March 30, 2022
With the world seeming to be in disarray and a number of economic factors turning negative, the questions clients are asking me most often all start with: “Is now a bad time to…?”
With house prices flattening, share market volatility, high inflation, and rising interest rates, it might seem completely logical to think your best bet is to wait for a ‘better’ time.
While I’m no psychologist, I observe people’s behavioural and cognitive biases and psychological responses to financial decisions everyday.
No one wants to buy something and watch its value decline –that much is obvious - so people often try to time the market. What that usually results in is one of two things:
‘Flight’ – panicking and selling when the price is falling, which of course realises the loss. We saw that in action in 2020, as people switched billions of dollars into conservative KiwiSaver funds, locking in their losses – only to miss out on the recovery some months later.
Then there’s those who ‘freeze’ - opting to do nothing for fear of making a choice that loses them money. We also saw many examples of that in 2020, as people delayed decisions like buying a property, betting on the fact the market would fall – but it confounded the experts and did the opposite, in a big way.
Economists Amos Tversky and Daniel Kahneman’s experiments in the 80s led them to conclude that people fear a loss twice as much as they welcome a gain. It results in us focussing more on avoiding losing something rather than on the chance of making something - which suggests we’re not always logical creatures.
What can help overcome that ‘loss aversion’ bias is to callout the risks – identify: what is the worst that can happen? Assess the probability – what are the chances of that actually happening? Consider the opportunity cost – what is the cost of not doing it? Consider your plan – what is the impact and what are my options if the worst does happen? Assess your tools –how you can you mitigate the risks of inflation, higher interest rates, demand, and supply variations? The best plan doesn’t ignore these risks – it calls them out and assesses the mechanisms and strategies to best address them.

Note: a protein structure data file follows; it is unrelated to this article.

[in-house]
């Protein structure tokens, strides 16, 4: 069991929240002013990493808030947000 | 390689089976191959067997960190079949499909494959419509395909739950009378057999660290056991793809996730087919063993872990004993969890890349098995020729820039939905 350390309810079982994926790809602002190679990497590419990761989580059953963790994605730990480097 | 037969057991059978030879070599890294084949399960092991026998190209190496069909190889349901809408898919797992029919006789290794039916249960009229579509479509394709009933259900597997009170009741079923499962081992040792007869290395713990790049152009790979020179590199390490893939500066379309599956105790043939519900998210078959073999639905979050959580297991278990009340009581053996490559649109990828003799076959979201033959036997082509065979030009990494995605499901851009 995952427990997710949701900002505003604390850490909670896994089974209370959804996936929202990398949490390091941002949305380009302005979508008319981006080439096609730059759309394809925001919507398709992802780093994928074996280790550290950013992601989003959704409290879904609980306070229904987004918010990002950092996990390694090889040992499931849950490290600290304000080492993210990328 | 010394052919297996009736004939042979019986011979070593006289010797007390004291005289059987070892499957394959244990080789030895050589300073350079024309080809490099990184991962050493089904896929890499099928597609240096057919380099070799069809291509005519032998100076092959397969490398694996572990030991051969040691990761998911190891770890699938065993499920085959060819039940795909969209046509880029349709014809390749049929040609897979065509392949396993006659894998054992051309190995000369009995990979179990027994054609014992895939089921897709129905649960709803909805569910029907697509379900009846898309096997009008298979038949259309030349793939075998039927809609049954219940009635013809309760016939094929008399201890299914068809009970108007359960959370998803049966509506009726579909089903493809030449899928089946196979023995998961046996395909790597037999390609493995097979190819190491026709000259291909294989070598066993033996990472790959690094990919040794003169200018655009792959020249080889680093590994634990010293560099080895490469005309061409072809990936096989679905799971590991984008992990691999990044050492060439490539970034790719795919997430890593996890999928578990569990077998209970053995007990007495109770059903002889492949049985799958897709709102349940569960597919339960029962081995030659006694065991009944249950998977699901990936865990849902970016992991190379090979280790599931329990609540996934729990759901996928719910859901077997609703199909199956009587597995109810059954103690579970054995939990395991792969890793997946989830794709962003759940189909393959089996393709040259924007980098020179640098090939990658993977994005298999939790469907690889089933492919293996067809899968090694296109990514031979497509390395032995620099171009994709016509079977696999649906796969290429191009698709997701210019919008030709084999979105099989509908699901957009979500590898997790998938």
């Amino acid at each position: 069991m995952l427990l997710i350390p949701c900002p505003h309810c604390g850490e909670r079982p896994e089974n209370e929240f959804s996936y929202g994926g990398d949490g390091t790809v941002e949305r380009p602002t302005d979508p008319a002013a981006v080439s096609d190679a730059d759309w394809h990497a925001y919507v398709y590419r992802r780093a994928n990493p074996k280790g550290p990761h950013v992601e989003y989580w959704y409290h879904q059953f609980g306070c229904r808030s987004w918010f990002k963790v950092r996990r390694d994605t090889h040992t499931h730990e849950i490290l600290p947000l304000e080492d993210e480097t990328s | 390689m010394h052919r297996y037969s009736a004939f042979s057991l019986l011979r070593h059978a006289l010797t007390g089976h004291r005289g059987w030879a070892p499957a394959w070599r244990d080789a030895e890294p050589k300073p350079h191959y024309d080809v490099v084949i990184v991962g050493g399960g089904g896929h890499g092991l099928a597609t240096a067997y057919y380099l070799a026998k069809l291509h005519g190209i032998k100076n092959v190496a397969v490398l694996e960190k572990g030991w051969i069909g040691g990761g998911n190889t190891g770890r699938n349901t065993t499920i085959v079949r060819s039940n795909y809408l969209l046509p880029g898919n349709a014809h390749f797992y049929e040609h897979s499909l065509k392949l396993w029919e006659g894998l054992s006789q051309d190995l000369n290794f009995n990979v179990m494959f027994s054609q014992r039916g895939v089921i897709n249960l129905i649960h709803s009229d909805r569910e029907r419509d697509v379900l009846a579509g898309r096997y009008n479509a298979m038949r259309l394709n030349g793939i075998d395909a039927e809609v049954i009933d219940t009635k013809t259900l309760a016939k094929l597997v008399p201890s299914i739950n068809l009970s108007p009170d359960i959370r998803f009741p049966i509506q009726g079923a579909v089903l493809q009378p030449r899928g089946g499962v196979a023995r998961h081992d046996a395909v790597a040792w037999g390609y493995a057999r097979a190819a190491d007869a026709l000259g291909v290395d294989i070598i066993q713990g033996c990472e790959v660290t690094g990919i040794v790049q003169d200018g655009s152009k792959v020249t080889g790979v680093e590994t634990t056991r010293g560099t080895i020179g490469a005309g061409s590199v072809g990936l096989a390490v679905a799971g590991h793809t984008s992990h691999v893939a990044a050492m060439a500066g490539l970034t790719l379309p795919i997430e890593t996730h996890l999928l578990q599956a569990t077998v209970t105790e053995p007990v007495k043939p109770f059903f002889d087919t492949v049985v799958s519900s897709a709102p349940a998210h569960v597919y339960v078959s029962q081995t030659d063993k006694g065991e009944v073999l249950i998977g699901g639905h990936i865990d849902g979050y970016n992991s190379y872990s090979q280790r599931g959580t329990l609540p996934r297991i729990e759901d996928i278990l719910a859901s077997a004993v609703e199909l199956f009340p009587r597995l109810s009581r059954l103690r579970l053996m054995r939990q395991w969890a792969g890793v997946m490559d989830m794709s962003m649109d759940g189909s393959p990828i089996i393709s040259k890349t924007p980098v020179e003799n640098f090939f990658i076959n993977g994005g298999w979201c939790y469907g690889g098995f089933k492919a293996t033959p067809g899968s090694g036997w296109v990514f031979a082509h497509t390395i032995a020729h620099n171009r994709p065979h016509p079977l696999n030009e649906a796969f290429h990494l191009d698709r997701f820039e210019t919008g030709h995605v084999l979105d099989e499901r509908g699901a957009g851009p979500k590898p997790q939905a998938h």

Consider people who bought property in 2007 or 8 – they may have been devastated if they’d sold in 2009 as house prices fell (yes, house prices can also go down!). But if they held onto them, I suspect they’d be pretty pleased with their capital gains by now. Similarly, those who tried to pick the bottom of the market would have found that credit dried up amidst the GFC so they couldn’t get lending. Lending tends to get tighter at the bottom of the economic cycle – so keep that in mind if that’s what you’re holding out for.
What I’m getting at is that trying to time the market is more often than not a fool’s errand. In theory we’d all ‘buy low, sell high’ but in reality what people tend to do is buy when it’s already risen and then panic and sell when it’s already falling. Even people who spend their lives studying the data and calculating volatility and standard deviations can get their timing wrong - and getting it right can be as much a case of good luck than good management.
Zero in on your own situation – what you are trying to achieve or solve, what you can control and what your window of opportunity in which to act is. Consider what a particular asset or investment could return over time, rather than by Easter. Think through the short-, medium- and long-term ramifications of your decisions - or of your lack of action. Stop looking for short-term ‘hacks’ and instead make a long-term plan as dispassionately as you can. Basically– there is another option: fight. You just need to arm yourself for that with your strategy.
Hannah McQueen is a financial adviser, chartereaccountant fellow, personal finance author and the founder of enable.me – financial strategy &coaching.
This column is informational only and should not be considered individual financial advice.
This column originally appeared on www.stuff.co.nz